I could appeal to my overflowing imagination and tell you fantastic tales of the adventures and misadventures our amazing fishermen faced this week. And while no one enjoys a good story more than I do, I think it would be best to build on the respect and humility that the Mayan teachings have passed down to us for thousands of years.

This week, God Hurakan battered us quite badly, with totally or partially cloudy days and southeasterly winds that only briefly dropped below twenty miles per hour, making each of the six fishing days quite uncomfortable, both for the anglers and for our staff of guides, who were seriously limited in terms of fishing areas, looking for those that offered some protection from the wind.

ESB Angler with Baby Tarpon

Although all our guests had opportunities to tempt their target species this week, the permit, only Lorenzo managed to beat them. Some other guests managed to duel with them, but with unfavorable results for the anglers. For the most part, the permit showed absolute indifference to the careful casts presented by the flies in front of them.

Tarpon, snook, bonefish, snapper, blue runners and barracudas were the ones who showed themselves the most, although they also showed some reluctance in some cases when it came to being seduced by the beautiful lures that our anglers presented before them.

This excellent group faced each day with the best of spirits, and the slightest hint of improvement in the weather forecast encouraged hope. But reality showed us that the results of each day were always the same: elusive fish, hard to see and complicated to fool.

We are a lodge that offers the best experience we are capable of creating for our guests, and perhaps God Hurakan this week wanted to remind us that, no matter how hard we try to make your stay with us a memorable experience, weather and fishing are beyond our control. Now I say to you, Mr. God Hurakan, we get your message, we accept your omnipresence and that your divine capabilities are infinitely superior to our strenuous and mortal efforts, we have even liked all your posts on Instagram, but please, STOP BLOWING!WEATHER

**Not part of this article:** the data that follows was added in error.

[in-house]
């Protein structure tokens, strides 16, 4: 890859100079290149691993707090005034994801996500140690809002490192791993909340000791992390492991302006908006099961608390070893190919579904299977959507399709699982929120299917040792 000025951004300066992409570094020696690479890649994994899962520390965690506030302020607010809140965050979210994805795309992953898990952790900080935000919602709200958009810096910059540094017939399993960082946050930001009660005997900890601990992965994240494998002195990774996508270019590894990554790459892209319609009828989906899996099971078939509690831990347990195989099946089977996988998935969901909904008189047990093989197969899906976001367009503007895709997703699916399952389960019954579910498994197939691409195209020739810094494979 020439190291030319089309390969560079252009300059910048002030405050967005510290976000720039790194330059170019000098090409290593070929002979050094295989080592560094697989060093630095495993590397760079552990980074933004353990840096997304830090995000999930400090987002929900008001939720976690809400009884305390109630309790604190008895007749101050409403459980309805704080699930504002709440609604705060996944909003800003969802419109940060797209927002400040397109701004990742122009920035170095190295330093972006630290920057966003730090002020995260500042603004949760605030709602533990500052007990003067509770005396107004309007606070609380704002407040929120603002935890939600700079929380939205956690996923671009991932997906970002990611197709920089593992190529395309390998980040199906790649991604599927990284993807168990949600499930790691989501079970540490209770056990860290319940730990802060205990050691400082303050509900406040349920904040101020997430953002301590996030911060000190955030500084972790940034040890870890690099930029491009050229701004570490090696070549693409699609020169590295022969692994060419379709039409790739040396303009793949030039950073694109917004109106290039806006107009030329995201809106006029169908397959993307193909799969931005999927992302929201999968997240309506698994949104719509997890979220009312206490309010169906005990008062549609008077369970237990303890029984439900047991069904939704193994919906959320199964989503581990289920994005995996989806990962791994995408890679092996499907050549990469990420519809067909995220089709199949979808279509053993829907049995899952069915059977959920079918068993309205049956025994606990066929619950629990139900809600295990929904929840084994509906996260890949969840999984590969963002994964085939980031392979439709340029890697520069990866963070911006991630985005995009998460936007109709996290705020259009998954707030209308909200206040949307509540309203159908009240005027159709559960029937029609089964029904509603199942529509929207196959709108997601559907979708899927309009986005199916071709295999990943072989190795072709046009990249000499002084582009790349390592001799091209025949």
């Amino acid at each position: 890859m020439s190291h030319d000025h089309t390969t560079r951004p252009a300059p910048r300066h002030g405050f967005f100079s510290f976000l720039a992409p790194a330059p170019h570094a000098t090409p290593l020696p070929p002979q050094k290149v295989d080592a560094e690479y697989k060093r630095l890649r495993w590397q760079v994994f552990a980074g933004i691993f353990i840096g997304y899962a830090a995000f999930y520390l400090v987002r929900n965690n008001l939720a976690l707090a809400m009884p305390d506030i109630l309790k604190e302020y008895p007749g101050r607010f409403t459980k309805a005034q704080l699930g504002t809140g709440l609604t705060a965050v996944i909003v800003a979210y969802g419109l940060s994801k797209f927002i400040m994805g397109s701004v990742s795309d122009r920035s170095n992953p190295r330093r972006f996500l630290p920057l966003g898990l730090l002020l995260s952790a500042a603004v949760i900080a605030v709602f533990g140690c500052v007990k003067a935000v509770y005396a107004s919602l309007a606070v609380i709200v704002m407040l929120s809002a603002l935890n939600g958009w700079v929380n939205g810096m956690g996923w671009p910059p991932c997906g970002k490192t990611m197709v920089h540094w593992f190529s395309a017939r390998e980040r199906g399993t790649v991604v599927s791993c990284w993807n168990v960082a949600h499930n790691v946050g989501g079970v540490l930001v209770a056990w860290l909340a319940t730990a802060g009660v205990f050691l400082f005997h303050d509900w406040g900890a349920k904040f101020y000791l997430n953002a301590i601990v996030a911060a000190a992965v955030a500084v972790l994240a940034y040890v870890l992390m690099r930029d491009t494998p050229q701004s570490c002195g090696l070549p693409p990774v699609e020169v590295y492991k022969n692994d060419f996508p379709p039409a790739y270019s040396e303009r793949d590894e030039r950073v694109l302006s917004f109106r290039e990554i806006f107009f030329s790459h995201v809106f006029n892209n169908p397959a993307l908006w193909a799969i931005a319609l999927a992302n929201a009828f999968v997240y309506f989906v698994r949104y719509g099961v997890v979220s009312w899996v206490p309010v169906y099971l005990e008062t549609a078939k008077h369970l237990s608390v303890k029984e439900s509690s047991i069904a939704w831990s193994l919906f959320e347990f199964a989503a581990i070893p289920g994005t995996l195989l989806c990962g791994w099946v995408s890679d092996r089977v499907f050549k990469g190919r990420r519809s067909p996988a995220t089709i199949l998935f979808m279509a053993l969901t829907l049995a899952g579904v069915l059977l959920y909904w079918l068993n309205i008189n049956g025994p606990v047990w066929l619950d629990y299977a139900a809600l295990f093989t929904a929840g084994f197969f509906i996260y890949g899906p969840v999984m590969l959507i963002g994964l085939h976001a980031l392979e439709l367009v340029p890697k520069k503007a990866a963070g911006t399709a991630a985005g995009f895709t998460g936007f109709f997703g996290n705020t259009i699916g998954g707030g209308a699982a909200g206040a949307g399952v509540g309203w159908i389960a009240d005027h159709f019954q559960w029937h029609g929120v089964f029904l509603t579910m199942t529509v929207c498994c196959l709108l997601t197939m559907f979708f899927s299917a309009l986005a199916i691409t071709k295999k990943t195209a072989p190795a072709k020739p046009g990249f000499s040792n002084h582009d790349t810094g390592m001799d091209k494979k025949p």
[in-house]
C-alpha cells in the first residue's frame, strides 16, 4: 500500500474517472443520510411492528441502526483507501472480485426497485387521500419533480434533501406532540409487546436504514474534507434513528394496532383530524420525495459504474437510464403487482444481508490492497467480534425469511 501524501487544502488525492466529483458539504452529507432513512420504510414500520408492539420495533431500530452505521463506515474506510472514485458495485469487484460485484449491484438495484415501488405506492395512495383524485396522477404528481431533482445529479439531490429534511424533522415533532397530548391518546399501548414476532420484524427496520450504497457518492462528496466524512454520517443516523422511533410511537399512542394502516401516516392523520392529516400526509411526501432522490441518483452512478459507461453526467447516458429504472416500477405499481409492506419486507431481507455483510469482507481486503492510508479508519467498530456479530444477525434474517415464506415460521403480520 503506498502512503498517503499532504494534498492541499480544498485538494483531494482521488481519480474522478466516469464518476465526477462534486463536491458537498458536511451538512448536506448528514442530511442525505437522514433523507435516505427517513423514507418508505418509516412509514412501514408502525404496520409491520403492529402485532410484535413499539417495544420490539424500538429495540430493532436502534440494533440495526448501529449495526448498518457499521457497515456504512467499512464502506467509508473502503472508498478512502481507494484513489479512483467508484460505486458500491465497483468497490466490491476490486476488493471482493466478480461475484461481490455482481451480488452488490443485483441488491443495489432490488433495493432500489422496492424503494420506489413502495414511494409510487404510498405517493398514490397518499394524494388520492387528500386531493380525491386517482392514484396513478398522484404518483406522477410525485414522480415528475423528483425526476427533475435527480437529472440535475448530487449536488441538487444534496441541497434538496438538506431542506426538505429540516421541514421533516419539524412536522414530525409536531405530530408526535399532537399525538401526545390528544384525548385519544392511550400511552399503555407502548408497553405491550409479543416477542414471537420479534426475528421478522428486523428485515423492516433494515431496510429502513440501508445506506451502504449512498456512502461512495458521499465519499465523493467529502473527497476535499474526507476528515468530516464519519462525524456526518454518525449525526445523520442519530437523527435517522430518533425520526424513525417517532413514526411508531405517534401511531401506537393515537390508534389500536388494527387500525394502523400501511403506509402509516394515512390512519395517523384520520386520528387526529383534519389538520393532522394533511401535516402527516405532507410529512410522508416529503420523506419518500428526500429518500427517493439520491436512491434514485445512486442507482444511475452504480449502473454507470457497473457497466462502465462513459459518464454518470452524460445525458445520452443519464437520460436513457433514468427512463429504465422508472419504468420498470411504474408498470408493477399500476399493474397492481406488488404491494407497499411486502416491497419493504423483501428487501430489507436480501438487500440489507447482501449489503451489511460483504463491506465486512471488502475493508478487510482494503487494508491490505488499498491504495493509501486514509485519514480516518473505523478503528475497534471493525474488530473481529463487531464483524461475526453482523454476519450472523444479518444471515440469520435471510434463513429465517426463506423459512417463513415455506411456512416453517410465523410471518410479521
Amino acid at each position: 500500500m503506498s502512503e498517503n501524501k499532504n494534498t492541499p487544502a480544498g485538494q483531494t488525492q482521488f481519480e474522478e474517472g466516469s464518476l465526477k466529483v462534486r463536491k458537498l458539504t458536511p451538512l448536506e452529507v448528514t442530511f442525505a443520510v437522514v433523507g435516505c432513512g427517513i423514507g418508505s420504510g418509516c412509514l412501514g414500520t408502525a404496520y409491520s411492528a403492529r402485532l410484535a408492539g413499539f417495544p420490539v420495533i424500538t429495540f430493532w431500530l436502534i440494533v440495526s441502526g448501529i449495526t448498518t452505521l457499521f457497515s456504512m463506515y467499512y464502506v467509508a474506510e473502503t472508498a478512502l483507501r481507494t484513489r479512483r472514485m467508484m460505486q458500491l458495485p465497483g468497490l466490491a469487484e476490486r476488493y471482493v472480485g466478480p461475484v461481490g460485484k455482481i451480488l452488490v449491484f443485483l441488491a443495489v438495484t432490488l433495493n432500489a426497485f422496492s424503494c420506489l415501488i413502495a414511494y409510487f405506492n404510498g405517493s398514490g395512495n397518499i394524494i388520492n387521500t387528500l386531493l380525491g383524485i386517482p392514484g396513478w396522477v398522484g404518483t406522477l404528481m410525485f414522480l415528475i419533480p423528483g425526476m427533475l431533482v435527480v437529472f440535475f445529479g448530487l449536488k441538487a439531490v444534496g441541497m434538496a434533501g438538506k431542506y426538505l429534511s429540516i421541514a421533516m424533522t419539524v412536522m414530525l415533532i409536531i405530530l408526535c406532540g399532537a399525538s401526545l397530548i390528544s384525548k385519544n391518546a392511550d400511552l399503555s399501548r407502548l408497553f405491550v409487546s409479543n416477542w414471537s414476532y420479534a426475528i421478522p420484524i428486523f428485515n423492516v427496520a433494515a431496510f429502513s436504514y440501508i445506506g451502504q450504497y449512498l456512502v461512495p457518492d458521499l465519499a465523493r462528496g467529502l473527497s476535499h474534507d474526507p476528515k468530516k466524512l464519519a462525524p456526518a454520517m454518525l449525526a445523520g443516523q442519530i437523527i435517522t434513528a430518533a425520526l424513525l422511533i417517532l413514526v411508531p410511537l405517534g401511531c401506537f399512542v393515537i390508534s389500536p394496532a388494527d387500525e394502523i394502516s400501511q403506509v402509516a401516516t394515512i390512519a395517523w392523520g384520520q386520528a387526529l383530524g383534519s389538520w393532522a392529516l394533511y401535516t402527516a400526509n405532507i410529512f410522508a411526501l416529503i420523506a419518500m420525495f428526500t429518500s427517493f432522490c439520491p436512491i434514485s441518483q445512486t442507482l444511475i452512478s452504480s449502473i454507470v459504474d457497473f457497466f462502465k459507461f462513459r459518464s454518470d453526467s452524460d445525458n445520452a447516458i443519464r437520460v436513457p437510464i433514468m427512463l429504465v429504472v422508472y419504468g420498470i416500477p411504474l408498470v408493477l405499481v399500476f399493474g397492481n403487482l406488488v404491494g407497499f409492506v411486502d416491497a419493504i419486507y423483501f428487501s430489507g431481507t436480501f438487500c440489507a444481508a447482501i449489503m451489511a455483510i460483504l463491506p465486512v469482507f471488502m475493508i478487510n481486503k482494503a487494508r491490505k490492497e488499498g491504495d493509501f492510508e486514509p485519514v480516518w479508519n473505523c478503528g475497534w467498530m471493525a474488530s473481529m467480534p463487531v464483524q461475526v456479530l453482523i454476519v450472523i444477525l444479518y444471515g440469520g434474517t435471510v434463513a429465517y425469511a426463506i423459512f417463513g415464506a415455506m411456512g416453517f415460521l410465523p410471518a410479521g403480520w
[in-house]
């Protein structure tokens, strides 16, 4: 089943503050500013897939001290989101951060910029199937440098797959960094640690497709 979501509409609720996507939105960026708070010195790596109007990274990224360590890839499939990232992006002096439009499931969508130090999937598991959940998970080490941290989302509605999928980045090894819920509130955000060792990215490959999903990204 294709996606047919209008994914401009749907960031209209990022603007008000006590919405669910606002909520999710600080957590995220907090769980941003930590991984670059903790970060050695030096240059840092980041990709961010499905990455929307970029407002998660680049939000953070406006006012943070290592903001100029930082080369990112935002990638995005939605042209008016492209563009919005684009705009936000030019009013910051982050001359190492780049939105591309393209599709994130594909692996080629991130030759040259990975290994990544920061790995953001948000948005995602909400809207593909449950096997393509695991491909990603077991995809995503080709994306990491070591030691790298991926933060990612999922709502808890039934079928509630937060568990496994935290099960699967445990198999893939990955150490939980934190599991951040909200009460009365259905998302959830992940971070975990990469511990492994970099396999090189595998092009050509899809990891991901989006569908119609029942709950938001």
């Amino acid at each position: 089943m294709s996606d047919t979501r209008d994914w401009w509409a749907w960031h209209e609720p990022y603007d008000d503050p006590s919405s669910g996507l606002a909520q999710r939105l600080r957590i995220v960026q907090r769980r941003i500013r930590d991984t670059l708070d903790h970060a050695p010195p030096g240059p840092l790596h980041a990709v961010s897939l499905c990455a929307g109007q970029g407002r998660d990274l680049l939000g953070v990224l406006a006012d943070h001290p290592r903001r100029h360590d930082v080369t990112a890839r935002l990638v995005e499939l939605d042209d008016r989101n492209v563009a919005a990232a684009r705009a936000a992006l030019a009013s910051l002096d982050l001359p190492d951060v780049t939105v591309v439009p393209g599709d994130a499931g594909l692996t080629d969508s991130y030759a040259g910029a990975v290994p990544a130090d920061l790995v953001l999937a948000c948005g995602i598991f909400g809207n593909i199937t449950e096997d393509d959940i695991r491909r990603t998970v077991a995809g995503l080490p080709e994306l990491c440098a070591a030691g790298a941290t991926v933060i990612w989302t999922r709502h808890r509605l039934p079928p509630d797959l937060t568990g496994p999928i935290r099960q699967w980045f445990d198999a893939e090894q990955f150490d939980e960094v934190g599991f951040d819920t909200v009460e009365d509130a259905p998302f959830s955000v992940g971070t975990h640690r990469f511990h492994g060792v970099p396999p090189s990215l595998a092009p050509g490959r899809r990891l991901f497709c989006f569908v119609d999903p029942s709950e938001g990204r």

Moderate southeasterly winds all week which, within the bay remained in the 18 to 23 mph range, but in the reef areas it reached 34 mph.
Different cloud layers moved daily across the bay, with thick, scattered clouds in the lower layer, while the upper layer was uniform and thin, denying at times the contrast needed to spot the fish.

ESB Angler & Guide Wade the Flats

The tides were totally unpredictable due to the effect of the wind, which prevented the waters from executing their natural movement.

The permit were tempted with all the arsenal that our guests had in their boxes, but without being able to establish a definite pattern to capture their attention. So, applying the maxim “The right fly is the one you have confidence in”, be sure to bring that rusty and almost hairless fly that has given you so much joy as well as some Flexo Crab, ESB Spawning Shrimp, Casa Bla

nca and ESB Yellow Eyes Rag Head Crab.

For tarpon and snook we chose, as usual, medium size flies, type EP, in all the wide range of colors that this type of patterns usually present.

Bonefish in shrimp and crab patterns in sizes no larger than #6 and #8.

See you next week with a new report and do not hesitate to contact our friends at The Fly Shop® so they can tell you first-hand what life is like in Espiritu Santo Bay, the Sian Ka’an Biosphere Reserve (which means “Where the sky begins”, in the Mayan language).


Taak ulak k’iin and Ka xi’ik teech utsil
(See you later and good luck! in Mayan language)
Martin Ferreyra Gonzalez and the entire ESB Family

ESB Lodge Guests MAY 12 - 19, 2024

800-669-3474530-222-3555 | | ESB Lodge